In my Global Communications class a few days later, my professor identified how amazing it can be for a French person in the United States to receive an invitation to dine at an acquaintance's house. Sharing a meal is traditionally a very intimate pastime between close friends and family in France. As such, following the event (which may be as simple as a barbecue or pizza party), this same French person may be disillusioned to discover their acquaintance is still just an acquaintance. Thus leading to the conclusion that the American is superficial, flakey, or both.
With these cultural thoughts in mind, I reflected on the friendships in my own life. A friend can be a meaningless label just as it can be an important one, and either way, it has different meanings to each person, regardless of culture. I remember a time when identifying "a best friend" was key, most notably between the ages of 5 and 10. It was during this same time that I also recall [be]friending someone without any association to clicking on an "accept" button. How times have changed, huh?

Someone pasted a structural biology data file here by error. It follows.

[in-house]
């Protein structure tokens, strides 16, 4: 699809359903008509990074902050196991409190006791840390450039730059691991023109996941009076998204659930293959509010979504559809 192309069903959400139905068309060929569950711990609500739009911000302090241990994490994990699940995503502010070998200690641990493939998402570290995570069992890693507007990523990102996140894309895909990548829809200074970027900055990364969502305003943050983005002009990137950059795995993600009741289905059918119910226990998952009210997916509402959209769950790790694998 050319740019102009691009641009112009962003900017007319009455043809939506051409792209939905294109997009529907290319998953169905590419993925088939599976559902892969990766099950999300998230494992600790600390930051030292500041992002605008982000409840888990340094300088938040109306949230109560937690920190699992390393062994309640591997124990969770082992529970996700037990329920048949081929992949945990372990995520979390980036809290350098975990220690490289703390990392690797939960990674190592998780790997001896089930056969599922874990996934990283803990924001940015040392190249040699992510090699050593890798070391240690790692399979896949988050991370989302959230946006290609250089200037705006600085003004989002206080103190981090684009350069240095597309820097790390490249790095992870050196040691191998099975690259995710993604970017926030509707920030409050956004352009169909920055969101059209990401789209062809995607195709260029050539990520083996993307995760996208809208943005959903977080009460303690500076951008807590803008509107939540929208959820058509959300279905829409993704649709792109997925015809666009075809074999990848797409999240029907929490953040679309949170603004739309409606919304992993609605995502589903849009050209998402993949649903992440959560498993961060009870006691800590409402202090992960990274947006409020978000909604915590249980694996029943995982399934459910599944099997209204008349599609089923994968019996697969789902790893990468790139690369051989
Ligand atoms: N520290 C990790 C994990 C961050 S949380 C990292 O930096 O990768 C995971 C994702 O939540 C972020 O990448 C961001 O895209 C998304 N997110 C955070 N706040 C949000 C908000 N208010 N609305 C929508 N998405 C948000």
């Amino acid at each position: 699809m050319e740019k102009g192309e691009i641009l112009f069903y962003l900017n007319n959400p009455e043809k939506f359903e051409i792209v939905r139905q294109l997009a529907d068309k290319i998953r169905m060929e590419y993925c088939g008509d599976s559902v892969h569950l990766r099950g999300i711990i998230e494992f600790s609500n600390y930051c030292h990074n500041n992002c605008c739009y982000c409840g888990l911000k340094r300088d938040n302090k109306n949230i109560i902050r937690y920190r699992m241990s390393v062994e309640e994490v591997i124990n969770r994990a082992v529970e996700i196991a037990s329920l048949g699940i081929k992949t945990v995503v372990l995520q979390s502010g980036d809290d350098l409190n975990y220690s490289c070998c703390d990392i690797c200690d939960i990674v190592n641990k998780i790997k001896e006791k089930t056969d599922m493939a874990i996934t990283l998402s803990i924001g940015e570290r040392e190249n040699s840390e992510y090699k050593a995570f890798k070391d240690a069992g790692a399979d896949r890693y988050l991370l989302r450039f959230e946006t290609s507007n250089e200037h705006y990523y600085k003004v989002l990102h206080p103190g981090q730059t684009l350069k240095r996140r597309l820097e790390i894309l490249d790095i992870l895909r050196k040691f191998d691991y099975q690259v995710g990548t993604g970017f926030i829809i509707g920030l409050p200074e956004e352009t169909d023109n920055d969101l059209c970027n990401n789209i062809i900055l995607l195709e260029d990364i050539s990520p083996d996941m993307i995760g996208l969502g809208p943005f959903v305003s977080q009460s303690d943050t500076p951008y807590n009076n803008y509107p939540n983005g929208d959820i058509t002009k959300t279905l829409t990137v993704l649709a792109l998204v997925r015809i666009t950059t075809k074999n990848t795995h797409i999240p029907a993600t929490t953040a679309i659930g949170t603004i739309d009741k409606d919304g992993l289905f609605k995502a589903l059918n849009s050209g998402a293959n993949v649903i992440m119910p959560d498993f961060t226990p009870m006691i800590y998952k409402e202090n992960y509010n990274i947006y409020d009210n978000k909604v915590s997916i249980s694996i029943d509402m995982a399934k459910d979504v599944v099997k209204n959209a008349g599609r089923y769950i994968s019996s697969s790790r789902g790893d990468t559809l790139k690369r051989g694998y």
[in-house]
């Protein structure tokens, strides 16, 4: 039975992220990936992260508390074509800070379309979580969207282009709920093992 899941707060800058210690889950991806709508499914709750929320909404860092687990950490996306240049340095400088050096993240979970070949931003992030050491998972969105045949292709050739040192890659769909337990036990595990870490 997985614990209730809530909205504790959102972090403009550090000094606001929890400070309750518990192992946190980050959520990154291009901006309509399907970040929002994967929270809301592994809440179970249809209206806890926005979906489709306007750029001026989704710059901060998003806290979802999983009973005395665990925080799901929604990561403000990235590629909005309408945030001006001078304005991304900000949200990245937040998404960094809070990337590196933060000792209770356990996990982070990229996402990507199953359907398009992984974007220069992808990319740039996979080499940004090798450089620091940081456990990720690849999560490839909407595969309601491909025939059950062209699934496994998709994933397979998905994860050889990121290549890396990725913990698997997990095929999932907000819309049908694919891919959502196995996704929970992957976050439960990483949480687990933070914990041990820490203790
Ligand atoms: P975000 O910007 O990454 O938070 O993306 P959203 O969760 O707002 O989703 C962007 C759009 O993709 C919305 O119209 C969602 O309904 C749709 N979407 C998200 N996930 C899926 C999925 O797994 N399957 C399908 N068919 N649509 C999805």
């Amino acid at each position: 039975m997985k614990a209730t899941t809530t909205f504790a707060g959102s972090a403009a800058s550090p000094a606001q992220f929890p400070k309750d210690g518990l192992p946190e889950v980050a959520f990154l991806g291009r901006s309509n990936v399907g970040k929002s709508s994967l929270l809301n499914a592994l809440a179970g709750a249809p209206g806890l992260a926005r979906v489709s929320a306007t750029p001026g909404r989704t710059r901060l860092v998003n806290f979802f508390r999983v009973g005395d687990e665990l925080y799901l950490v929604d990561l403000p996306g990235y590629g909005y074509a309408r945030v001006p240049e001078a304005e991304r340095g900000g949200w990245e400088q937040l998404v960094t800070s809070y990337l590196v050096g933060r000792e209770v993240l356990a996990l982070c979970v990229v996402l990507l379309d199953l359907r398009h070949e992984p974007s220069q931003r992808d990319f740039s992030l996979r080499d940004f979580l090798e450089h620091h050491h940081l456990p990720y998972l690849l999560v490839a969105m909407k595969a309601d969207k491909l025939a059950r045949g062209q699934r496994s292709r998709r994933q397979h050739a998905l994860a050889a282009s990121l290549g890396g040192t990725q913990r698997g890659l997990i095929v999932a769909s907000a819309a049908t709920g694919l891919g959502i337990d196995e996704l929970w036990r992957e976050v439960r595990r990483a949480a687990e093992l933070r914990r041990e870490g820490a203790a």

First there are the friends I grew up with, those who know my family well and truly understand where I came from. I feel lucky to still be in touch with a few of them. Then are the friends I have had shared experiences with--freshman year of college, summer internships, sorority life, study abroad. And most recently, they are the friends I've met through networking whether it be social media or freelance work.
It was my friend Elizabeth, for instance, who inspired last night's meal which I shared with a friend I'm just getting to know here in Paris, Edna. Liz had traveled to Laos just weeks before I met her in France, and being that she's now in Africa in the Peace Corps, I wanted to pay homage to her experience at Rouammit & Huong Lan. So, I'm sentimental (amplified by coming home from that meal to an email from one of my oldest friends) but I can't help but believe that quotes like this one didn't just have romantic relationships in mind. By the way, if you take apart the word copain, it actually means one with whom you share bread with. Or sticky rice.